We’re in the midst of summer. Most of us can be found lounging at the beach, hitting up a music festival or sparking up the grill. So why would any retailer start thinking about the holiday season now?
Although there are impulse shoppers, 57 percent are carefully planned. The consumer has done all the necessary research, entering the store zeroed in on her destination. She knows what she wants. To become part of the equation, you need to get your brand message in front of her earlier than ever before.
Doing anything else could jeopardize your business. Just look at the numbers: Thanks to gift-giving, the fourth quarter will generally be your business’s strongest. According to the National Retal Federation, the holiday season alone — the months of November and December — can comprise up to 30 percent of a retailer’s yearly sales.
This year’s U.S. ecommerce holiday retail sales alone are expected to reach $89.5 billion. Missing your window of opportunity could mean leaving a lot of money on the table.
So to answer our original question, the holiday shopping season is always right around the corner.
Here are five tactics to best map out your digital-marketing strategy:
1. Maximize digital touchpoints.
The customer buying journey is often a linear one, often unique to the individual and marked by moments. Within these moments, you have the opportunity to grab an individual’s attention, engage her and influence her.
Whether it’s through reviews, opinions or pricing, she’ll ultimately want to validate her purchase decision. This moment of validation will influence which brand she chooses, and it can happen both inside and outside the store.
In fact, as of 2015, a staggering 82 percent of consumers use their smartphones in stores to help them make decisions.. Retailers need to maximize digital touchpoints — as well as others — to build engagement and drive traffic to their stores.
2. Make the experience personal and convenient.
More consumers are skipping the trek to the local mall, choosing instead to let a subscription service pick items based on their tastes. Savvy retailers see this as an opportunity to personalize the experience and provide greater convenience to shoppers.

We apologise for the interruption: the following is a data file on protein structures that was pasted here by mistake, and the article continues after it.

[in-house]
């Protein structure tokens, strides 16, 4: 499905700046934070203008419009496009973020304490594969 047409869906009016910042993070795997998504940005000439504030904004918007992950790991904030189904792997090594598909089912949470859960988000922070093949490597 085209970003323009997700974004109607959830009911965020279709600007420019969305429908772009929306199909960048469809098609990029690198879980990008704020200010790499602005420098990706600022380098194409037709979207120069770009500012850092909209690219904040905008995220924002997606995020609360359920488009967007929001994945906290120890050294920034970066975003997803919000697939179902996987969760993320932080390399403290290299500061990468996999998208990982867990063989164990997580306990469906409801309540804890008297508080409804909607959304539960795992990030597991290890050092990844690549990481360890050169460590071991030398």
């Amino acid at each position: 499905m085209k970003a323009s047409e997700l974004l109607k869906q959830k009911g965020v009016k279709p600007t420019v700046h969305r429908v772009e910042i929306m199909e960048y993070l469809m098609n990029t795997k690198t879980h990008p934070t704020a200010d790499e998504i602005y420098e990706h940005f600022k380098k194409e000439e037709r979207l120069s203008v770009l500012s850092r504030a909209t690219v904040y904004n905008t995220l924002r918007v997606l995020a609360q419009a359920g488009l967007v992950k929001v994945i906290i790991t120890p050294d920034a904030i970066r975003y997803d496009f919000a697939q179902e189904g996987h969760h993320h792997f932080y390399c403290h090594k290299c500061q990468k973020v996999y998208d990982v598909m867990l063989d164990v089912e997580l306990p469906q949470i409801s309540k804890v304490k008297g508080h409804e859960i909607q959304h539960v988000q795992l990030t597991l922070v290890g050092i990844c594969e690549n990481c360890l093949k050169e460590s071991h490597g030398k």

Consider connecting with consumers at the point of discovery. Facebook, for example, represents half of social referrals and 64 percent of social revenue, while Pinterest represents 16 percent of social revenue and gives users the power to buy right from the site when they integrate it with a commerce platform. Tapping into this form of social shopping can give you access to an entirely new revenue stream.
It’s these moments of inspiration and validation that can disrupt the retail experience and create new opportunities for engagement and potential sales. Even something as simple as a triggered message when targets are within a certain distance from your store can stop someone in her tracks and prod her through your doors.
3. Make a list — and check it twice.
Often, there’s more to your target audience than meets the eye. Get to know potential customers beyond simple demographics by attempting to understand what they want in products and shopping experiences.
Baby Boomers, for instance, place a high value on customer service and would rather shop in store than online. Even when shopping online, 52 percent of consumers between the ages of 55 and 64 choose to pick up their purchases from brick-and-mortar locations. Gen Xers, on the other hand, favor specialty stores over anything else. They use social media recommendations to inform their purchases, with 21 percent seeing social media as a key learning tool when it comes to products and services.
Finally, although more than half of Millennials will use their smartphones to research products, look for coupons and track their shipments, they really want to be able to see and feel the merchandise in store before they make a purchase.
4. Target your messaging on a hyperlocal level.
Customizing experiences to consumers can drive traffic through your doors. According to research from Google, 85 percent of consumers say they’re more inclined to shop in local stores that provide coupons and offers tailored to them.
Look for ways to use proximity to your advantage; people are more likely to engage with an ad when they’re closer to a store. Mobile users who are shown a targeted message when they’re one or two miles away from a store will interact with the ad 48 percent of the time. However, as they move further away, the interaction rate drops. At two to five miles away, the interaction rate is only 26 percent.
The bottom line: With nearly 80 percent of consumers visiting a store within a day of doing a “near me” search, ignoring hyperlocal opportunities could cause you to miss opportunities for sales.
5. Don’t wait.
Consumers are doing less and less last-minute shopping. In fact, 25 percent of them start before Halloween. You need to get into the fold early if you ever hope to compete. Consumers are constantly seeking out deals, and you must respond by modifying your “traditional” holiday promotion strategy.
Over the past five years, 64 percent of retailers say their holiday promotions have moved up by two weeks or more. And by the time your target consumers are basting their turkeys, 34 percent of retailers will have run most of their holiday season promotions. Start thinking about what you plan to offer today so you can stay ahead of the curve tomorrow.
Go beyond what customers expect, and use digital to enhance and personalize all the meaningful moments in the shopping experience, both in store and online. They’ll return the favor with better engagement and greater loyalty — not a bad way to start the holiday season.